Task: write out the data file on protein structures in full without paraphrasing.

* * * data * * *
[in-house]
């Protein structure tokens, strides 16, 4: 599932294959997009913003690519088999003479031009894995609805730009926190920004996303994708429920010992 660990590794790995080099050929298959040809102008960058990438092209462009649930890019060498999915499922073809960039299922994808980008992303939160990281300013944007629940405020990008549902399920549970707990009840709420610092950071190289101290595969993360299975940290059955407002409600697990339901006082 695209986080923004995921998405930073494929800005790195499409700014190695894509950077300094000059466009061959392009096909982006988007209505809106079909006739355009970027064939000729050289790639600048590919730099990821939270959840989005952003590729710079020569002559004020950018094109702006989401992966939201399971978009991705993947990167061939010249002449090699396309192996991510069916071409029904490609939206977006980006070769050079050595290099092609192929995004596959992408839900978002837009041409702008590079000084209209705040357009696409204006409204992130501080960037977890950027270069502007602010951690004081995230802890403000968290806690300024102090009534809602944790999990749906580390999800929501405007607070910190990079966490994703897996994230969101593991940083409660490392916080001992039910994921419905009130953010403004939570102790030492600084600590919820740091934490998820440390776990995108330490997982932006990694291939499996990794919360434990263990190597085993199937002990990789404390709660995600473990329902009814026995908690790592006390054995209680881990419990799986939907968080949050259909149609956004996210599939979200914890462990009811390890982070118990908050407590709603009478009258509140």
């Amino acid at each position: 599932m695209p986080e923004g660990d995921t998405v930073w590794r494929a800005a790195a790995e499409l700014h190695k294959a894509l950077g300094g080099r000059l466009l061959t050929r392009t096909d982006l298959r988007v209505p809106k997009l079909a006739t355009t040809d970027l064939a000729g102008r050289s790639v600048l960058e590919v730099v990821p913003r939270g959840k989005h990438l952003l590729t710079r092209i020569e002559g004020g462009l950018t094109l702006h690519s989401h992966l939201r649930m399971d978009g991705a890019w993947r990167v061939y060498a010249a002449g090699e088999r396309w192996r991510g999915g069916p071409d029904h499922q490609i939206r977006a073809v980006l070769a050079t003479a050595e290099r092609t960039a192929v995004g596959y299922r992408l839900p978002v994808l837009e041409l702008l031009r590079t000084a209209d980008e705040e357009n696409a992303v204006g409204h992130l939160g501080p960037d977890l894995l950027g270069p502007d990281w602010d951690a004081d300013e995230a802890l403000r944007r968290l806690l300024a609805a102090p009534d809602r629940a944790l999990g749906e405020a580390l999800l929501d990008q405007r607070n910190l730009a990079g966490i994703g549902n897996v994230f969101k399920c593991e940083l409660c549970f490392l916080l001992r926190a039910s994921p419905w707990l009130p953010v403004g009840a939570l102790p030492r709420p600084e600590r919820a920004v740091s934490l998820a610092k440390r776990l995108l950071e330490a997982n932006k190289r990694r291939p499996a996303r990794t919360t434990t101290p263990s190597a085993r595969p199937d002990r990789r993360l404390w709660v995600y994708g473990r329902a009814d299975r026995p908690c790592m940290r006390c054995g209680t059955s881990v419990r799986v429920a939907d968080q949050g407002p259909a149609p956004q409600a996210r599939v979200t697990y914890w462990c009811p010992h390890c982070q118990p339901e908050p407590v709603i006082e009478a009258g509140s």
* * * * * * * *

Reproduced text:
[in-house]
């Protein structure tokens, strides 16, 4: 599932294959997009913003690519088999003479031009894995609805730009926190920004996303994708429920010992 660990590794790995080099050929298959040809102008960058990438092209462009649930890019060498999915499922073809960039299922994808980008992303939160990281300013944007629940405020990008549902399920549970707990009840709420610092950071190289101290595969993360299975940290059955407002409600697990339901006082 695209986080923004995921998405930073494929800005790195499409700014190695894509950077300094000059466009061959392009096909982006988007209505809106079909006739355009970027064939000729050289790639600048590919730099990821939270959840989005952003590729710079020569002559004020950018094109702006989401992966939201399971978009991705993947990167061939010249002449090699396309192996991510069916071409029904490609939206977006980006070769050079050595290099092609192929995004596959992408839900978002837009041409702008590079000084209209705040357009696409204006409204992130501080960037977890950027270069502007602010951690004081995230802890403000968290806690300024102090009534809602944790999990749906580390999800929501405007607070910190990079966490994703897996994230969101593991940083409660490392916080001992039910994921419905009130953010403004939570102790030492600084600590919820740091934490998820440390776990995108330490997982932006990694291939499996990794919360434990263990190597085993199937002990990789404390709660995600473990329902009814026995908690790592006390054995209680881990419990799986939907968080949050259909149609956004996210599939979200914890462990009811390890982070118990908050407590709603009478009258509140």
């Amino acid at each position: 599932m695209p986080e923004g660990d995921t998405v930073w590794r494929a800005a790195a790995e499409l700014h190695k294959a894509l950077g300094g080099r000059l466009l061959t050929r392009t096909d982006l298959r988007v209505p809106k997009l079909a006739t355009t040809d970027l064939a000729g102008r050289s790639v600048l960058e590919v730099v990821p913003r939270g959840k989005h990438l952003l590729t710079r092209i020569e002559g004020g462009l950018t094109l702006h690519s989401h992966l939201r649930m399971d978009g991705a890019w993947r990167v061939y060498a010249a002449g090699e088999r396309w192996r991510g999915g069916p071409d029904h499922q490609i939206r977006a073809v980006l070769a050079t003479a050595e290099r092609t960039a192929v995004g596959y299922r992408l839900p978002v994808l837009e041409l702008l031009r590079t000084a209209d980008e705040e357009n696409a992303v204006g409204h992130l939160g501080p960037d977890l894995l950027g270069p502007d990281w602010d951690a004081d300013e995230a802890l403000r944007r968290l806690l300024a609805a102090p009534d809602r629940a944790l999990g749906e405020a580390l999800l929501d990008q405007r607070n910190l730009a990079g966490i994703g549902n897996v994230f969101k399920c593991e940083l409660c549970f490392l916080l001992r926190a039910s994921p419905w707990l009130p953010v403004g009840a939570l102790p030492r709420p600084e600590r919820a920004v740091s934490l998820a610092k440390r776990l995108l950071e330490a997982n932006k190289r990694r291939p499996a996303r990794t919360t434990t101290p263990s190597a085993r595969p199937d002990r990789r993360l404390w709660v995600y994708g473990r329902a009814d299975r026995p908690c790592m940290r006390c054995g209680t059955s881990v419990r799986v429920a939907d968080q949050g407002p259909a149609p956004q409600a996210r599939v979200t697990y914890w462990c009811p010992h390890c982070q118990p339901e908050p407590v709603i006082e009478a009258g509140s």